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Archive for April, 2014

Braille Readers’ Club Studies Adventist Beliefs

posted on April 29, 2014, under Church, Conference by

by Dexter Thomas

Dexter Thomas, second from left, has a doctor of ministry degree and teaches a braille class at West Palm Beach Braille Readers' Club. "Visually impaired individuals are accustomed to people rushing by and feeling lonely in a sighted world," he said. "When we reached out to them, we were able to bring confidence and assurance that there are still people in the world who care." (Photo: William Verdekal)

Dexter Thomas, second from left, has a doctor of ministry degree and teaches a braille class at West Palm Beach Braille Readers’ Club. “Visually impaired individuals are accustomed to people rushing by and feeling lonely in a sighted world,” he said. “When we reached out to them, we were able to bring confidence and assurance that there are still people in the world who care.” (Photo: William Verdekal)

Every week, a secular organization for the blind, located in West Palm Beach, hosts an educational ministry—the West Palm Beach Braille Readers’ Club—where visually challenged adults learn to read braille using the 28 fundamental beliefs of Adventism as their study materials.

Dexter Thomas, Florida Conference Disabilities Coordinator, designed the curriculum with the help of members from several local churches. Because of its brevity and simplicity, Dexter used the children’s version of the 28 fundamental beliefs as the basis of the study materials.

Each lesson highlights one of the fundamental beliefs to illustrate a braille concept. He explains one of the many contractions in braille, then the students read a fundamental belief to see how it uses the contraction. “Blind individuals improve their braille literacy and, at the same time, learn these precious biblical truths,” said Thomas, who is blind.

The West Palm Beach Braille Readers' Club studies the Seventh-day Adventist Church's 28 fundamental beliefs while learning to read braille. Leaders chose the children's version for its simpler presentation of the beliefs. (Photo: Pacific Press)

The West Palm Beach Braille Readers’ Club studies the Seventh-day Adventist Church’s 28 fundamental beliefs while learning to read braille. Leaders chose the children’s version for its simpler presentation of the beliefs. (Photo: Pacific Press)

Every bit as important as the lessons is the fellowship. “We advertised our free braille classes as a fun and exciting learning experience with food, friendship, and fellowship,” said Thomas. “The food and fellowship doesn’t only attract the visually challenged. It also attracts their caregivers and other church members who create a warm, nonthreatening ministry environment.”

Five local Adventist congregations staff the West Palm Beach Braille Readers’ Club: First Church of West Palm Beach, Communities West Church in Loxahatchee, Palm Springs Church of West Palm Beach, South Palm Company of Delray Beach, and Boynton Beach Church. The generosity of members in these churches has also funded the braille books used in the sessions.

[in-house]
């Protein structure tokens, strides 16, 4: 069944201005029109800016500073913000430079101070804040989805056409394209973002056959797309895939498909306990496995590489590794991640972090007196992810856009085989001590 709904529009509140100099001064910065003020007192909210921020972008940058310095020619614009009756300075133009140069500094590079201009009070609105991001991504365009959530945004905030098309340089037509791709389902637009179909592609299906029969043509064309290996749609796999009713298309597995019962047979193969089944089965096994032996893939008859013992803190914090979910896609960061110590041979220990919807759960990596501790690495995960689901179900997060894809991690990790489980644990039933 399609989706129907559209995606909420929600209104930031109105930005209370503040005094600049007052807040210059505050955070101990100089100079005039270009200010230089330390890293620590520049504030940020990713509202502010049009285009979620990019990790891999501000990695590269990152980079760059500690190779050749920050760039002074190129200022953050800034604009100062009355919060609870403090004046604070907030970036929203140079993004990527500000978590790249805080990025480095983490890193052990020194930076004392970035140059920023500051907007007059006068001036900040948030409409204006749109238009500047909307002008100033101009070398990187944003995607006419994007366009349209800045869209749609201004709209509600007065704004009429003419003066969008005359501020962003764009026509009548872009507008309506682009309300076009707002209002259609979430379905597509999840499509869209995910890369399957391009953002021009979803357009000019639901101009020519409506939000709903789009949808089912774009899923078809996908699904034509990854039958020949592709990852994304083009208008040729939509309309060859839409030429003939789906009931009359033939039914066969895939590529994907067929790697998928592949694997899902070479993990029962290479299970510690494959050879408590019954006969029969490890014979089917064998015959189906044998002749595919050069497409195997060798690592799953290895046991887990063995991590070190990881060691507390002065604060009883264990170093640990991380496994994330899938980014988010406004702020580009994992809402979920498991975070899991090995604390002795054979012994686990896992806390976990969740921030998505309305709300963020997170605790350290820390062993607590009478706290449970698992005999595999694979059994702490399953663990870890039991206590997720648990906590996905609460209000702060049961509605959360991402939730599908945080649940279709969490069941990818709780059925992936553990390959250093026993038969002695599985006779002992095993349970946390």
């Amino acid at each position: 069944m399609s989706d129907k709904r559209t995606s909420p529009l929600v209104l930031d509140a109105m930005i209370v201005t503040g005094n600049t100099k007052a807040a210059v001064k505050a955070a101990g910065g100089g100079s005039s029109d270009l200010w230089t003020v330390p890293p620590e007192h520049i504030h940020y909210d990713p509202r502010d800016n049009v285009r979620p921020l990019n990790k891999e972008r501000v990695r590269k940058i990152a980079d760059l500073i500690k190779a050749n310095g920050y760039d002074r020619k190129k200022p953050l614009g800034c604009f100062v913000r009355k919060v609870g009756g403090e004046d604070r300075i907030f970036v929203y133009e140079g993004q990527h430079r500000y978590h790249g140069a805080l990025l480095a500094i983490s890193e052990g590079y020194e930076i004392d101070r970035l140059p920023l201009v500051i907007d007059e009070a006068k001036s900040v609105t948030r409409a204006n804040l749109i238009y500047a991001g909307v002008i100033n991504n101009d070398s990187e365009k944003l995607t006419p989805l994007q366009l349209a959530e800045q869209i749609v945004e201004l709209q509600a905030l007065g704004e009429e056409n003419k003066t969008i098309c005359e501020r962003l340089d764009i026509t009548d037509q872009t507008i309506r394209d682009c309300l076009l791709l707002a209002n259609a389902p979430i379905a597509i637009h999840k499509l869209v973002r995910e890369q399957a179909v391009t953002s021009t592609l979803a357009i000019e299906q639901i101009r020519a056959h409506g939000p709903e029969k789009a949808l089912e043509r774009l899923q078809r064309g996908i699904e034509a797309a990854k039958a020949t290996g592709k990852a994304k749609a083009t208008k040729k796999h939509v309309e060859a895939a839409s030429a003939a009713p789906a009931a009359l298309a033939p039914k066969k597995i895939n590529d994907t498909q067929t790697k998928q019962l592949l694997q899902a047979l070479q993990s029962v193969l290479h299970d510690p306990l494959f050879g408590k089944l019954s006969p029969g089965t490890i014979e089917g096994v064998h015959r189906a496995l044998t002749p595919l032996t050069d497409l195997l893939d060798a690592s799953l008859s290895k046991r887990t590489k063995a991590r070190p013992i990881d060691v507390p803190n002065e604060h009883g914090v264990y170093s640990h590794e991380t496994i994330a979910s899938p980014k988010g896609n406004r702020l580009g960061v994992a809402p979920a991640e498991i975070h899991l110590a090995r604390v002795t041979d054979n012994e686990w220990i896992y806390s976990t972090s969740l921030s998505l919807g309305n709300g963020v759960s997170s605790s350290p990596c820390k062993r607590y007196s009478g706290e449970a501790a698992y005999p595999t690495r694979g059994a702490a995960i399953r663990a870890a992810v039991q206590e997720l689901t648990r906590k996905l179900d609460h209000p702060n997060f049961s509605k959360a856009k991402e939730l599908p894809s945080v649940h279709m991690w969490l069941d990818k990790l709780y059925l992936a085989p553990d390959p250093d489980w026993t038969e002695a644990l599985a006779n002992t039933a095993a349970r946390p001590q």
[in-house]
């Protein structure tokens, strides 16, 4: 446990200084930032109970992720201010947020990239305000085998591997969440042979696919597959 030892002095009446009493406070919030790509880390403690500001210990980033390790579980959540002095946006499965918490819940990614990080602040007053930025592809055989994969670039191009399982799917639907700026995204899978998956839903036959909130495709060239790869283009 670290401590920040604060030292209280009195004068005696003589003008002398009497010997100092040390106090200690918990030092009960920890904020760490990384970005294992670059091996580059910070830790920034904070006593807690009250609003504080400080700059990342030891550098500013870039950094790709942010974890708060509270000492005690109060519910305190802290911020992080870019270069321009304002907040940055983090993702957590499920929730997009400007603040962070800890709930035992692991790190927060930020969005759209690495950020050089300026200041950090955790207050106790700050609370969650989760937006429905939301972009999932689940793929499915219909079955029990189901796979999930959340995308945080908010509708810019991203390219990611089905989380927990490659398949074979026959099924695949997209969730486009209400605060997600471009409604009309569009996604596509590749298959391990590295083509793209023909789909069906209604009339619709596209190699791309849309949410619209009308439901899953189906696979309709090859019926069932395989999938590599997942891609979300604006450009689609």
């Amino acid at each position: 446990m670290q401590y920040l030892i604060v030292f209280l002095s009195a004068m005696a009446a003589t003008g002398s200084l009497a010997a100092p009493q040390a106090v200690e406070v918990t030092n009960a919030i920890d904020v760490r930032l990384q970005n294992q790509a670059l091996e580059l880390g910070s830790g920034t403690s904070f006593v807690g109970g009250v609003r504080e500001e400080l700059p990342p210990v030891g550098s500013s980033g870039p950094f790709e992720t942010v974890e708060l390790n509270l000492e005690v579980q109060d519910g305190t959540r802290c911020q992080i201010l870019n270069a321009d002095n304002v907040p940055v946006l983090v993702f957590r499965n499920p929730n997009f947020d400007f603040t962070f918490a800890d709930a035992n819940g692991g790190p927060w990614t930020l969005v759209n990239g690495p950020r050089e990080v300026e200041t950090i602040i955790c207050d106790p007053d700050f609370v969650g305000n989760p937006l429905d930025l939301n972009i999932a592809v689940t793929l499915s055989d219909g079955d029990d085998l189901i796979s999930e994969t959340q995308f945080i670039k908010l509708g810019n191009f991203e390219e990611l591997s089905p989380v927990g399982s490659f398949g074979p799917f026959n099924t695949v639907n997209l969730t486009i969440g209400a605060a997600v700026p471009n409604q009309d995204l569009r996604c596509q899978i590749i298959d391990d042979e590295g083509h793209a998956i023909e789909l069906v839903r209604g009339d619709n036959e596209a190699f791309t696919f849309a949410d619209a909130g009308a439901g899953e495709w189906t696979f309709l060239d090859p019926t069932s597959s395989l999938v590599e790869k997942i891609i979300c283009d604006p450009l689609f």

Thomas would like to see these Braille Readers’ Clubs formed in communities throughout Florida. It is surprisingly easy to run such a Club. The church receives a manual that explains how to organize and run a Club, and the church provides volunteers and refreshments.

“Our prayer is for such a ministry to spread throughout the Conference. Churches can partner with the disabled and their families for their wholeness, and give them a foretaste of the unconditional love and acceptance we will all experience in the earth made new,” said Thomas.

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Ocala Church Promotes Healthy Lifestyle

posted on April 29, 2014, under Church by

Forty Ocala Church members participated in the Let's Move Health Walk. (Photo: Herb Pritchard)

Forty Ocala Church members participated in the Let’s Move Health Walk. (Photo: Herb Pritchard)

by Herb Pritchard

During a cooking demonstration, Lori Doperalski displays freshly made raw granola with help from volunteer Louise Ostgard, left. (Photo: Herb Pritchard)

During a cooking demonstration, Lori Doperalski displays freshly made raw granola with help from volunteer Louise Ostgard, left. (Photo: Herb Pritchard)

On a Sunday morning at Jervey Grant Park, 40 Ocala Church, Fla., members of various ages gathered to launch the Let’s Move Health Walk. Each participant wore a shirt that emphasized his or her commitment to a healthy lifestyle.

The following week’s speaker for church service was Grace Daley, a former 15-year Women’s National Basketball Association (WNBA) player. Daley shared how God orchestrated her journey to bring about a greater understanding of the Sabbath. The journey also led her into BeSmart, a ministry which promotes health and worship in a positive light. Many people, including nonAdventists, now join the BeSmart team in weekly Sunday morning exercises at Ocala Church.

Church temperance leader Lori Doperalski, and her assistant, Cheryl Rilea, followed up with cooking demonstrations. At the latest program, “Better Breakfasts,” 67 attended, including 12 community members. Recipe demonstrations for banana splits, “unsausages,” and more whetted appetites for the samples that followed.

Doperalski states, “We are beginning to have community participation at no cost to them. We pray God will use the health ministry to familiarize people with their physical and spiritual well-being.”

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Journey Stories Highlight Baptism